McCain had a long music career that spanned over five decades up to his passing. His best-known songs include “Ain’t No Use for Drug Abuse” and “Burn the Crackhouse Down,” which he wrote about goings-on in his neighborhood.
“I just think Jerry was one of a kind,” McCain’s friend, M.D. Garmon, told the Gadsden Times. “I think his harmonica style was more like a saxophone. A lot of people who play blues harmonica play a lot of notes — they just work the notes to death — and Jerry would just play a real sparse line of notes and say more than all the people who play the flurry of notes.”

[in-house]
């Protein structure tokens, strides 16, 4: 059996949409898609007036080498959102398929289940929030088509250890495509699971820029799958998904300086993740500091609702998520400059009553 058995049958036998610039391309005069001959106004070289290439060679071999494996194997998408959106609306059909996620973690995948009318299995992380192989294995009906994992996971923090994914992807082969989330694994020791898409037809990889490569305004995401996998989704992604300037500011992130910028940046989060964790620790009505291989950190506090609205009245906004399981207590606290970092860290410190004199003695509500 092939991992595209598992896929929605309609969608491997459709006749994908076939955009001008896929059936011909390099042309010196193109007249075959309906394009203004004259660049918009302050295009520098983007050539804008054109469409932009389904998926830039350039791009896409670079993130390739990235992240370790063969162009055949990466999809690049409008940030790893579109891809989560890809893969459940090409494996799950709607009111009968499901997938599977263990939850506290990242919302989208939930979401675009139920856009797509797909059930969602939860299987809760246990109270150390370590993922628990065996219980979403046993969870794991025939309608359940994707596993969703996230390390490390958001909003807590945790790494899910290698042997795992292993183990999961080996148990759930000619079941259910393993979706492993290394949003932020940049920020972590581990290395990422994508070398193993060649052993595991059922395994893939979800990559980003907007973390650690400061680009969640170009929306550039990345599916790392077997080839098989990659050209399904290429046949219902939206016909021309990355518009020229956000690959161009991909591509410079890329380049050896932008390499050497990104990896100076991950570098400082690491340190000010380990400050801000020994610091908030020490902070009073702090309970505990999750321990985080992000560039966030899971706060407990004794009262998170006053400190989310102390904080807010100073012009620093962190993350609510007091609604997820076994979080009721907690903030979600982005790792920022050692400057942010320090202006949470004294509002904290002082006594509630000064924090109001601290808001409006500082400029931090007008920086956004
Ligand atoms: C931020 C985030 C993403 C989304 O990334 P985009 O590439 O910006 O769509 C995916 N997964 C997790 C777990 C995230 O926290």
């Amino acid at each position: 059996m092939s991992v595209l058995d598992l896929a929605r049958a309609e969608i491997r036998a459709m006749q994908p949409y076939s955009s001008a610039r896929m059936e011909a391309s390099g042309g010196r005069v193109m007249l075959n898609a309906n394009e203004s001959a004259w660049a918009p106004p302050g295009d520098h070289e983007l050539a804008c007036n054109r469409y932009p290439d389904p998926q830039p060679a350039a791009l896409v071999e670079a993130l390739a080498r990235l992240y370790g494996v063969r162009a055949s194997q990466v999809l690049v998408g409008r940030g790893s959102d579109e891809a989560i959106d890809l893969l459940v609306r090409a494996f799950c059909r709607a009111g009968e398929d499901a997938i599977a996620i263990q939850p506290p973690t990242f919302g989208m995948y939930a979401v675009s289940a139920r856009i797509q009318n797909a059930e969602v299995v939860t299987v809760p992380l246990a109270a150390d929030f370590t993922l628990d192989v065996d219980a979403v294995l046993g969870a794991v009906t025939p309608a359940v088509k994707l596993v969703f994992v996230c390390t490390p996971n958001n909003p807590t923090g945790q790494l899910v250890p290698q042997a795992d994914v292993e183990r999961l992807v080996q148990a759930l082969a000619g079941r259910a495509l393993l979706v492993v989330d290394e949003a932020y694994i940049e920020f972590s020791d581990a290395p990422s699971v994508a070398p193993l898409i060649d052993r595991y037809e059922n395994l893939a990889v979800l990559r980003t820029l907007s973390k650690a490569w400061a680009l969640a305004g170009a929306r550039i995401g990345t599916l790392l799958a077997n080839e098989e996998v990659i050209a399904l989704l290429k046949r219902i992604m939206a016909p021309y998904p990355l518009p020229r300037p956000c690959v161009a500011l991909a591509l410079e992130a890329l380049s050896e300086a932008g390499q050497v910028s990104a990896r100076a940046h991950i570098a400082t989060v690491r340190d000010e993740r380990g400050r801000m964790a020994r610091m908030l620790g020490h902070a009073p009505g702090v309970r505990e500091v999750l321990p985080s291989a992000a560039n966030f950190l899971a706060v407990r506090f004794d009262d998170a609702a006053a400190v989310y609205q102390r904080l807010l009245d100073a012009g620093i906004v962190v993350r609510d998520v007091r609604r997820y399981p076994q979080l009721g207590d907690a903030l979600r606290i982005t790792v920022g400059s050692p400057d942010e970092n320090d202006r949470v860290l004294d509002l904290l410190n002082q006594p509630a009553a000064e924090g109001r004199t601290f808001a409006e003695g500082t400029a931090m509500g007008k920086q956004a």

McCain died Wednesday morning after nearly a month in the hospital fighting a heart condition.
McCain was preceded in death by his wife, Doris Jean; daughter, Geraldine; parents, Marcellas and Cynthia; brothers and sisters, Walter, Roosevelt, Thelma and Geneva; and three nieces and nephews. He is survived by his grandchildren, Leshell and Joe Billy Toles, and seven nieces and nephews.
McCain’s first record was cut at the famous Trumpet Records in Jackson, Mississippi. In the time since, McCain released over fifty singles, recorded with Okeh and Excello labels, and was awarded the Alabama Folk Heritage Award by the Alabama State Council in 2007.